Bipolar disorder (BPD) is a chronic illness characterized by recurrent episodes of aberrant mood. Treatment must be tailored to each patient’s current disease stage (i.e., acute manic episode, acute depressive episode, and maintenance phase). Historically, mood stabilizers such as lithium and antiepileptic drugs (AEDs) were the mainstay of treatment, but in recent years, atypical antipsychotics have played a larger role following their regulatory approval for bipolar depression and bipolar mania and as maintenance therapies. Use of antidepressants continues to occupy a large place in the BPD treatment algorithm, despite the lack of consistent evidence of their efficacy in this patient population. Preferred agents include the AED lamotrigine (GlaxoSmithKline’s Lamictal, generics), whose patient share in BPD has remained steady over the past five quarters of our analysis. Physicians perceive lamotrigine as an effective prophylaxis for bipolar depression and one of the safest therapies among the mood stabilizers and antipsychotics used for BPD, despite the risk of a rare, life-threatening rash.
Within the atypical antipsychotic drug class, Bristol-Myers Squibb/Otsuka’s Abilify (aripiprazole) and quetiapine (AstraZeneca’s Seroquel, generics) continue to play the large roles in BPD treatment; among newly diagnosed patients, Abilify and quetiapine are virtually tied for first-line patient share. Thought leaders consider Abilify and ziprasidone (Pfizer’s Geodon, generics) as having a lower propensity to cause weight gain and metabolic side effects compared with quetiapine and olanzapine (Eli Lilly’s Zyprexa, generics) but also as being less effective than quetiapine and olanzapine for certain phases of treatment. Quetiapine’s approval for treatment of both poles of BPD—mania and depression—sets this agent apart from other atypical antipsychotics and has helped make it a key market leader in this drug class. Newly emerging agents, more specifically, those in the atypical antipsychotic drug class, will compete in a crowded and genericized market. It is not enough for emerging agents to offer a better weight-gain profile over current agents; they must also demonstrate efficacy for more than just the treatment of mania to make an impact on the market. Using patient-level claims data, this report determines the share of each currently marketed drug by line of therapy, evaluates therapy flow, and analyzes why key drugs are chosen over others.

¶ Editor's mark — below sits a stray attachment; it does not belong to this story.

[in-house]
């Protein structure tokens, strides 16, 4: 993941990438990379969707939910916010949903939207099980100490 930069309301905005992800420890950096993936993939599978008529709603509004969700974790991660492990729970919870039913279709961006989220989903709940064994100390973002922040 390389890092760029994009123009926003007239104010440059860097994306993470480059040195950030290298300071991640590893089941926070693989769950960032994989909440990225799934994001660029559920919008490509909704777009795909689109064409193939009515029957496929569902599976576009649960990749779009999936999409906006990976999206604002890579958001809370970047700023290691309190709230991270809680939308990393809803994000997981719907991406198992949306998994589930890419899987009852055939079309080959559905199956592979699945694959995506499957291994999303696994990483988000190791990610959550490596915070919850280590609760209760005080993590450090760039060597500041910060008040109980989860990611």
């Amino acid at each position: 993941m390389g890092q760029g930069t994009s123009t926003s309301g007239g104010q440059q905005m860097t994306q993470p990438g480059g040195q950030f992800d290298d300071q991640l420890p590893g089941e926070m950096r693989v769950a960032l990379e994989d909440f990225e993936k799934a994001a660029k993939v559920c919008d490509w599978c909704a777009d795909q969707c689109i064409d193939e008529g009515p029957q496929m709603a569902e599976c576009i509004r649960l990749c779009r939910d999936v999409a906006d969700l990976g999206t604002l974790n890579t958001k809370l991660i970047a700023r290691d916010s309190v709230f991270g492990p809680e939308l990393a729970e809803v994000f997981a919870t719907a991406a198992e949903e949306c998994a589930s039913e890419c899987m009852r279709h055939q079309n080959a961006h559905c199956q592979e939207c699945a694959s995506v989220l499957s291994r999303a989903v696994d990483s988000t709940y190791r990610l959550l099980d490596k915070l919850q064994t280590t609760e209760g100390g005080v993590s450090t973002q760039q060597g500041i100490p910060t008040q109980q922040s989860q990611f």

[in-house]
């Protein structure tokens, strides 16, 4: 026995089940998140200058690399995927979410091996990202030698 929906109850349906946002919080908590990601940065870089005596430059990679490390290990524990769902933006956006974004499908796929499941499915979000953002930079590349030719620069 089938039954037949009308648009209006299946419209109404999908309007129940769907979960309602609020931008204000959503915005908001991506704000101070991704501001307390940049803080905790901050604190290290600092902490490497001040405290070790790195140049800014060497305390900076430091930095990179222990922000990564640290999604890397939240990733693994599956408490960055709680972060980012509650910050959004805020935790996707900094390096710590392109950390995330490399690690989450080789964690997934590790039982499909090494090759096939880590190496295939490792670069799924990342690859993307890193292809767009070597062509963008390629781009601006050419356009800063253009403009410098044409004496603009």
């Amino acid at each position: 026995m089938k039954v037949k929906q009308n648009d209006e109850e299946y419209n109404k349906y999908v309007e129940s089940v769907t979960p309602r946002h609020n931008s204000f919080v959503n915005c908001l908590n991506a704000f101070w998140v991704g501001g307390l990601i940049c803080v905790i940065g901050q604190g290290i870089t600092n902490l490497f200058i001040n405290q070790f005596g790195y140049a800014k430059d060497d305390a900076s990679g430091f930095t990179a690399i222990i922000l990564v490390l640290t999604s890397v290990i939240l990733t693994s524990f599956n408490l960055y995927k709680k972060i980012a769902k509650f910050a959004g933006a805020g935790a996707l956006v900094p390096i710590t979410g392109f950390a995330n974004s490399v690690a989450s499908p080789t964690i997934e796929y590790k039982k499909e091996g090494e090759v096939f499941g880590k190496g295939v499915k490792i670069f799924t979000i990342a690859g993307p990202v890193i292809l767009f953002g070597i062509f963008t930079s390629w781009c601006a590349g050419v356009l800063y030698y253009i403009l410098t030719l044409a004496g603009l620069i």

Questions Answered in This Report:
Newly diagnosed patients:
Treatment of BPD is dictated by the phase of the illness that the patient is experiencing: acute manic episode, acute depressive episode, or long-term maintenance. Typically, newly diagnosed patients are experiencing a depressive episode when they present to a healthcare provider; not surprisingly, then, therapies that physicians prefer for bipolar depression dominate early-line therapy. What drugs and drug classes compete for first-line patient share in newly diagnosed BPD patients? What are the dynamics of branded agents, such as Seroquel XR (AstraZeneca), Cymbalta (Eli Lilly’s duloxetine), and Abilify (Bristol-Myers Squibb/Otsuka), across early lines of therapy?
Recently treated patients: